The Bowtie Nature Walk left me wondering: how much of the decision to not replant palms is a reaction to their acquired symbolism rather than the palms themselves? Will Los Angeles be less indolent, more rooted, or less shiftless without palms? Or will the absence of palm trees lead to no label for Los Angeles at all? Perhaps a palm-less Los Angeles will be a label-less, or place-less, Los Angeles.
“Native” and “Non-Native”: symbolizing an attitude towards nature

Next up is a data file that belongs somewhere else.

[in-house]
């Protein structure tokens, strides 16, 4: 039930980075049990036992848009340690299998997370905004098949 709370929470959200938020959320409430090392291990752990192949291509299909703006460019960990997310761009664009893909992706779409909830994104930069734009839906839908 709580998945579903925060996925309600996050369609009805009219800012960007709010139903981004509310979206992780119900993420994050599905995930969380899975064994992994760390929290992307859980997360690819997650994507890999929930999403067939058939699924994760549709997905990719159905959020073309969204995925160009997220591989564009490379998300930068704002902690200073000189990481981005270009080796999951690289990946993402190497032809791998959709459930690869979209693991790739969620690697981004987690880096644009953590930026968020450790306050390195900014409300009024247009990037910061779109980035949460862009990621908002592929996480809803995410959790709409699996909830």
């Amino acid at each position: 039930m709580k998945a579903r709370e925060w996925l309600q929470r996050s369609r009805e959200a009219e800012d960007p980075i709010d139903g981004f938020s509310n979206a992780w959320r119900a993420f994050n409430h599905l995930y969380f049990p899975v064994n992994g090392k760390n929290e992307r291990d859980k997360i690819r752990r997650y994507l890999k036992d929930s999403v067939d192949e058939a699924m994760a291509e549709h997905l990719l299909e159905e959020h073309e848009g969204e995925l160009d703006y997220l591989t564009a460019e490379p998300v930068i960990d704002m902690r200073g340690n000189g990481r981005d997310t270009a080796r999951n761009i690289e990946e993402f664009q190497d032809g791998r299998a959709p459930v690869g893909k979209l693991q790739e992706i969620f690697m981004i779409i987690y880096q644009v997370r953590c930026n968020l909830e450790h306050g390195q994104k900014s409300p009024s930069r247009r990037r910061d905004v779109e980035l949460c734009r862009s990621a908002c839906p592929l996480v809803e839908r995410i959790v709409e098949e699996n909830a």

Five of the ten audio segments examine the immigration status of plants in the Los Angeles River ecosystem. Which plants are native? Which are non-native? How do we decide which get to stay, and which have to go? With the exception of the native palm being selectively phased out through city policy, other native plants have become a label for the restored Los Angeles River of the future. Narrators discuss how native planting guidelines are established, and announce that specialty nurseries to supply the plants are being propagated nearby. Much like eradicating palms for a more “rooted” sense of place, re-nativizing the Los Angeles River is intended to reclaim the river’s natural heritage, producing a recognizable landscape, or a landscape “of the place.”